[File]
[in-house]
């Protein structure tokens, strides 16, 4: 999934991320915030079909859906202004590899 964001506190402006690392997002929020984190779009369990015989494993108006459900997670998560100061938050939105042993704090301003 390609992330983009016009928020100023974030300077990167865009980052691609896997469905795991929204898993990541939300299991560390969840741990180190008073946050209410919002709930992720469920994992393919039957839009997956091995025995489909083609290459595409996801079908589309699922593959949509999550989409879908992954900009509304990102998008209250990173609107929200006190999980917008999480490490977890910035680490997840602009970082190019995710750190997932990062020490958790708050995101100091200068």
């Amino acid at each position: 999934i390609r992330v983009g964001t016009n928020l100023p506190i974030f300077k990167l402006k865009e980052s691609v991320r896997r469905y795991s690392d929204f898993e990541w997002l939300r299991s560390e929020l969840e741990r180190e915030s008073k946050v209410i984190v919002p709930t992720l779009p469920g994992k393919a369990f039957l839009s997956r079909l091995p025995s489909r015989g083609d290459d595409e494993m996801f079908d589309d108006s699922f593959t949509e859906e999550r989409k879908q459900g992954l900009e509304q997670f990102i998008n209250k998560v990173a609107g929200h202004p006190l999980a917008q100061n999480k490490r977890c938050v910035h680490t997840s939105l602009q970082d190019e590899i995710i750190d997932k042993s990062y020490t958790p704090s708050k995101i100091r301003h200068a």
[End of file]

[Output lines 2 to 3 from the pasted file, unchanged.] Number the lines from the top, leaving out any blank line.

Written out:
């Protein structure tokens, strides 16, 4: 999934991320915030079909859906202004590899 964001506190402006690392997002929020984190779009369990015989494993108006459900997670998560100061938050939105042993704090301003 390609992330983009016009928020100023974030300077990167865009980052691609896997469905795991929204898993990541939300299991560390969840741990180190008073946050209410919002709930992720469920994992393919039957839009997956091995025995489909083609290459595409996801079908589309699922593959949509999550989409879908992954900009509304990102998008209250990173609107929200006190999980917008999480490490977890910035680490997840602009970082190019995710750190997932990062020490958790708050995101100091200068």
């Amino acid at each position: 999934i390609r992330v983009g964001t016009n928020l100023p506190i974030f300077k990167l402006k865009e980052s691609v991320r896997r469905y795991s690392d929204f898993e990541w997002l939300r299991s560390e929020l969840e741990r180190e915030s008073k946050v209410i984190v919002p709930t992720l779009p469920g994992k393919a369990f039957l839009s997956r079909l091995p025995s489909r015989g083609d290459d595409e494993m996801f079908d589309d108006s699922f593959t949509e859906e999550r989409k879908q459900g992954l900009e509304q997670f990102i998008n209250k998560v990173a609107g929200h202004p006190l999980a917008q100061n999480k490490r977890c938050v910035h680490t997840s939105l602009q970082d190019e590899i995710i750190d997932k042993s990062y020490t958790p704090s708050k995101i100091r301003h200068a």